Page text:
Children and Parenting

Armstrong Kutz Lawyers will encourage where possible agreement between the parties about where the children will reside and contact arrangements. The Family Law Act encourages equal shared parental responsibility for children, even if the children reside mainly with one parent.  Equal shared responsibility for children covers joint decision making by both parents regarding issues such as education, health and religion.
Children and Parenting Plans

Parental responsibility and parenting orders

In Australia, each parent of a child or children has parental responsibility until the child or children turn 18 years of age. This parental responsibility does not alter should the parents separate or remarry.

By law, with parental responsibility comes duties, authorities and responsibilities in relation to children. These are set out in sections 61B to 61DB of the Family Law Act.

Courts make parenting orders in relation to parental responsibilities. Courts can approve and make consent orders which reflect any agreement the parties might reach at any time during the court process.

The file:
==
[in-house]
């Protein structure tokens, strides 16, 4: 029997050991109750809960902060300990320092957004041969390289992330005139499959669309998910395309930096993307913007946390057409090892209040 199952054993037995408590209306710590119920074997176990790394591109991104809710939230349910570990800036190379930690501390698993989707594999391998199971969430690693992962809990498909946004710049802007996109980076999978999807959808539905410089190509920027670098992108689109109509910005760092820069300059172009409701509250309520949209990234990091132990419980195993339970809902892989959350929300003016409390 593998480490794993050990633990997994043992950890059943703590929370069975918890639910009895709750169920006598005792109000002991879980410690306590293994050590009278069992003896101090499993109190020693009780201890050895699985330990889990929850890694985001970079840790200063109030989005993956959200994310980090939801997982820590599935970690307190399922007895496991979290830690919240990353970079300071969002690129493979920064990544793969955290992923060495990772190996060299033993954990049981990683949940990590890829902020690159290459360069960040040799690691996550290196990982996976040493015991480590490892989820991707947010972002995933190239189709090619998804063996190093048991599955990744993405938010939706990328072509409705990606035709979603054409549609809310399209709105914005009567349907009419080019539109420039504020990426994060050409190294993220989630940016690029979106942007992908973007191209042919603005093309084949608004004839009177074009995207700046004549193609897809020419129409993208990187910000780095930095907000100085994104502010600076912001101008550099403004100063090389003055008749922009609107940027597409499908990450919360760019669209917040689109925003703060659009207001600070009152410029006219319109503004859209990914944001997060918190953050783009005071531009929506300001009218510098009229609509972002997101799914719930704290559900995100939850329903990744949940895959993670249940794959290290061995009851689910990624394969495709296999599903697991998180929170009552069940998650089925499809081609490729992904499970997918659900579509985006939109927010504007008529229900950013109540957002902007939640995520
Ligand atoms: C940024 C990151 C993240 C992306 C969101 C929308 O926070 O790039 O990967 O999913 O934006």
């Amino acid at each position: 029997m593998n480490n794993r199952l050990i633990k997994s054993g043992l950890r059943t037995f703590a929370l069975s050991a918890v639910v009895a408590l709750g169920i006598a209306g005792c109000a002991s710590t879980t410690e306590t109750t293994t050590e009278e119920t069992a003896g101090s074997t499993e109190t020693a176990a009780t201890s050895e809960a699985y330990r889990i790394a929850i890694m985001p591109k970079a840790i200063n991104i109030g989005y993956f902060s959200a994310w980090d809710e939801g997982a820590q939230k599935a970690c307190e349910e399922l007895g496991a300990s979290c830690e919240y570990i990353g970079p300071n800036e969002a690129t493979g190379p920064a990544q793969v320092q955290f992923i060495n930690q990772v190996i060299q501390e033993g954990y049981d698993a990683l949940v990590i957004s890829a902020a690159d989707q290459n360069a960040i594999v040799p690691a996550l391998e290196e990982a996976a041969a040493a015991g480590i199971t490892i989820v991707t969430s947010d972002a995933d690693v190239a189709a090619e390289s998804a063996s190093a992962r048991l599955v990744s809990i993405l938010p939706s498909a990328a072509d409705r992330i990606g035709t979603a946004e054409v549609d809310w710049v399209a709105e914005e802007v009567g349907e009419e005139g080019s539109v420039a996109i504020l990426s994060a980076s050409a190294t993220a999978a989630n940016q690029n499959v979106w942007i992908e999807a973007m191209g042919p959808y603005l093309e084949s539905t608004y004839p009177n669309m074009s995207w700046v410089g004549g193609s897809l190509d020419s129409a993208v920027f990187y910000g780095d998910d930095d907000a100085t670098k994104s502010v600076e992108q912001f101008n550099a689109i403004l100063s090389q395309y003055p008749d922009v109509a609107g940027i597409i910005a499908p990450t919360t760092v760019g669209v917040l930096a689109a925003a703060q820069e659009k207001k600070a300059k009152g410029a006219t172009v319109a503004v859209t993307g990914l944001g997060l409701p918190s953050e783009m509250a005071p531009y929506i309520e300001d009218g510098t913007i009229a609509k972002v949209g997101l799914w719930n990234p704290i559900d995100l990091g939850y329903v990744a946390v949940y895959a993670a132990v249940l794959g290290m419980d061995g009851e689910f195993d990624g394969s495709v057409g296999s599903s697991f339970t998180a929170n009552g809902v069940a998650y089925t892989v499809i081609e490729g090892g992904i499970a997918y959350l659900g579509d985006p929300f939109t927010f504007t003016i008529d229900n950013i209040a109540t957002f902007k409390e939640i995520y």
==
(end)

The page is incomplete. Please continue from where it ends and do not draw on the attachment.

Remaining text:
The parties need to participate in pre-action procedures before an application can be made for parenting orders. This process includes attending a Family Dispute Resolution Conference.

If no agreement can be reached between the parents, it may be necessary to ask the Family Court to decide

The Family Law Act clearly states that the primary considerations are the benefit to a child of having a meaningful relationship with both parents, the need to protect a child from physical or psychological harm and from being subjected to, or exposed to, family violence, neglect or abuse. The Court must give greater weight to the consideration of the necessity to protect a child from harm.

The court considers the best interests of the child as paramount. The Family Law Act states that children have a right to know and be cared for by both their parents and other people significant to their care, welfare and development. The court may decide that it’s in the best interests of the children to spend equal time with each parent or the court may decide that the children live with one parent and spend time with the other parent. Grandparents are recognised by the court as persons with whom the child should normally have contact. The court may also consider the wishes of the parents and the children themselves (depending on the child’s level of maturity and understanding).